The above sketch shows how the stalk switch works. The switch lever moves a small brass cylinder between four contacts shorting each together in turn. The exception to this is that when the cylinder is pushed passed contact 1 (into the single wipe position) two extra contacts between main contacts 2 and 3 close thus shorting them together.
Above is the circuit including the stalk switch and the motor. The two-
If the stalk is in the off position 1 and 2 are connected so if the motor is not parked the slow connection gets 12 volts until the park position is reached when the switch changes over and the slow motor terminal gets connected to 0 volts so the motor is short circuited. This is a form of magnetic braking which stops the motor dead in the park position.
If the stalk is in the slow position, contacts 2 and 3 are shorted together feeding 12 volts to the motor slow connection (the park switch is not connected and has no effect).
If the stalk is in the fast position, contacts 3 and 4 are shorted together feeding 12 volts to the fast connection.
In my circuit, I use connections from contacts 2 and 3 to feed slow and fast signals (via opto isolators which cut out any electrical noise and translate the voltage to 5 volts) to the Arduino. I cut the park switch connection to the stalk and feed it into an Arduino input (again via an opto isolator).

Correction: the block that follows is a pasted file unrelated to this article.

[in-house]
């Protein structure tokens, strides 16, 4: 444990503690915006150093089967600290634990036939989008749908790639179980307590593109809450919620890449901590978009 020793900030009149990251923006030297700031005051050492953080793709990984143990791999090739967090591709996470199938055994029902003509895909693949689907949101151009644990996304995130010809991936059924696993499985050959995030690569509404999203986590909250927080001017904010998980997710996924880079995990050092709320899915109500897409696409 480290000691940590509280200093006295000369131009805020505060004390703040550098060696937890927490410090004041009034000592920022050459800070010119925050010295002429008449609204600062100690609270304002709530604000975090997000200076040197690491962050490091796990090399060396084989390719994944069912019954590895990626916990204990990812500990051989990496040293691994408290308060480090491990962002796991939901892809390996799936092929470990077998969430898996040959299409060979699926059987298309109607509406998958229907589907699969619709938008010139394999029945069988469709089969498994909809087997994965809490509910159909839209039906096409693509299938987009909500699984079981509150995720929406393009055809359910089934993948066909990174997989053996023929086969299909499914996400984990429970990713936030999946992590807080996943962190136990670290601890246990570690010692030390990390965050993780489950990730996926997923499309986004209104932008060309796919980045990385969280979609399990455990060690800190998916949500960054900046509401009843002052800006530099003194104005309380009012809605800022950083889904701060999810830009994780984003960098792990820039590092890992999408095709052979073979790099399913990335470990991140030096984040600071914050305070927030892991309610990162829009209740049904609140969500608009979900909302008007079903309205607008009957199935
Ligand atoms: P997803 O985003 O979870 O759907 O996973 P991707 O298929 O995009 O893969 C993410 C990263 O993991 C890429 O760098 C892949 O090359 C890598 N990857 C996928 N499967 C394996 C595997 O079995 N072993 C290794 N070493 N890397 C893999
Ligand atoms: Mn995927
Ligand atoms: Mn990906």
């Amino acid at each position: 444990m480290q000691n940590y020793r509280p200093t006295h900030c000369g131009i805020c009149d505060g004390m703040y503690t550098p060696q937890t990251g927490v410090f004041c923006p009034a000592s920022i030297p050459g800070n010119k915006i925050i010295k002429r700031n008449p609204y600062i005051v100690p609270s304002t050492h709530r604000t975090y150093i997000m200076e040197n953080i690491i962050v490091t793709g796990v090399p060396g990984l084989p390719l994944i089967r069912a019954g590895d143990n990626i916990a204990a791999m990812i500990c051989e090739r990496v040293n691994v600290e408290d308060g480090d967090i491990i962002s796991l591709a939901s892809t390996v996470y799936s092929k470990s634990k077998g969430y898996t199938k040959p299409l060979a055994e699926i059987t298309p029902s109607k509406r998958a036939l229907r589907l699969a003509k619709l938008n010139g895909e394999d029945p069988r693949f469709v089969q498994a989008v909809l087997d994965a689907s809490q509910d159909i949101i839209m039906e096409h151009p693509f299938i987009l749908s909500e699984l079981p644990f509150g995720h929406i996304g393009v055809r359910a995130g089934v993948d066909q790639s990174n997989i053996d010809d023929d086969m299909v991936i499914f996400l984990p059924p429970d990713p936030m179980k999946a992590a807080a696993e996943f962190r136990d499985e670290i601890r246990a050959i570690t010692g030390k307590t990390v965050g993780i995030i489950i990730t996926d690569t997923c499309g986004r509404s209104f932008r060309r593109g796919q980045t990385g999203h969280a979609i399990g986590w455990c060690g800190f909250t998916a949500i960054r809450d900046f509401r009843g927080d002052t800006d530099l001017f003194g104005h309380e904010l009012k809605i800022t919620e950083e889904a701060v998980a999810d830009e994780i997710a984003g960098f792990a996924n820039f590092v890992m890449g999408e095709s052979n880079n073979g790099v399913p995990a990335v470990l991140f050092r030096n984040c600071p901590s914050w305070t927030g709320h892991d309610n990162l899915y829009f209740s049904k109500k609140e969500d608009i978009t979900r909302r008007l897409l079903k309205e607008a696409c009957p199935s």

Original wiper circuit
Left are the details of the connectors to the stalk switch and the wiper motor for the sake of completeness.
Next come details of my circuit…
Some of this switchgear can be pretty unreliable, although to be fair, it is about 35 years old. With this crack the switch still sort of worked but the electrical contacts were unreliable.
These are the 4 contacts
This spring moves to connect the two middle contacts when the stalk is in the single wipe position
Below, how the stalk switch works
Below, details of the connectors to the stalk switch and the wiper motor.